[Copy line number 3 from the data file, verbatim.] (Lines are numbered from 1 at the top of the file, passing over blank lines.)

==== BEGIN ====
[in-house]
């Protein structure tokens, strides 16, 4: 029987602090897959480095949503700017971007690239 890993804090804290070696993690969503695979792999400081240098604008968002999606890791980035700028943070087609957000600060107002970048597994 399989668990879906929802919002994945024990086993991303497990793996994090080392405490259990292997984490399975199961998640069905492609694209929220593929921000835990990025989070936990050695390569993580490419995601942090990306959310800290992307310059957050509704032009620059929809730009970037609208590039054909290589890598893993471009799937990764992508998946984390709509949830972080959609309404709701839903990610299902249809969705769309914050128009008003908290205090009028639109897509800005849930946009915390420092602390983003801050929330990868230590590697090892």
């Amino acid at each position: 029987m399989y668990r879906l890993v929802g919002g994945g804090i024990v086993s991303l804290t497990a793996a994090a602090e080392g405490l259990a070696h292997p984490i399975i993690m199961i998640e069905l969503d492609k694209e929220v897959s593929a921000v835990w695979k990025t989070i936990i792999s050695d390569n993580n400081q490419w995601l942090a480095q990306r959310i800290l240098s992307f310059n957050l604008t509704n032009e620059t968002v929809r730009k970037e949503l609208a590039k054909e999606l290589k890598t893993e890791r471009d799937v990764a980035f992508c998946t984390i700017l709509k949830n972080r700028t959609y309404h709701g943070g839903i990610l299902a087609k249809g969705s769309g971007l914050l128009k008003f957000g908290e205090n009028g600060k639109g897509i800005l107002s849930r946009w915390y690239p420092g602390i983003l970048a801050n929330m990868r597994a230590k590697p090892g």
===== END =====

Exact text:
């Amino acid at each position: 029987m399989y668990r879906l890993v929802g919002g994945g804090i024990v086993s991303l804290t497990a793996a994090a602090e080392g405490l259990a070696h292997p984490i399975i993690m199961i998640e069905l969503d492609k694209e929220v897959s593929a921000v835990w695979k990025t989070i936990i792999s050695d390569n993580n400081q490419w995601l942090a480095q990306r959310i800290l240098s992307f310059n957050l604008t509704n032009e620059t968002v929809r730009k970037e949503l609208a590039k054909e999606l290589k890598t893993e890791r471009d799937v990764a980035f992508c998946t984390i700017l709509k949830n972080r700028t959609y309404h709701g943070g839903i990610l299902a087609k249809g969705s769309g971007l914050l128009k008003f957000g908290e205090n009028g600060k639109g897509i800005l107002s849930r946009w915390y690239p420092g602390i983003l970048a801050n929330m990868r597994a230590k590697p090892g």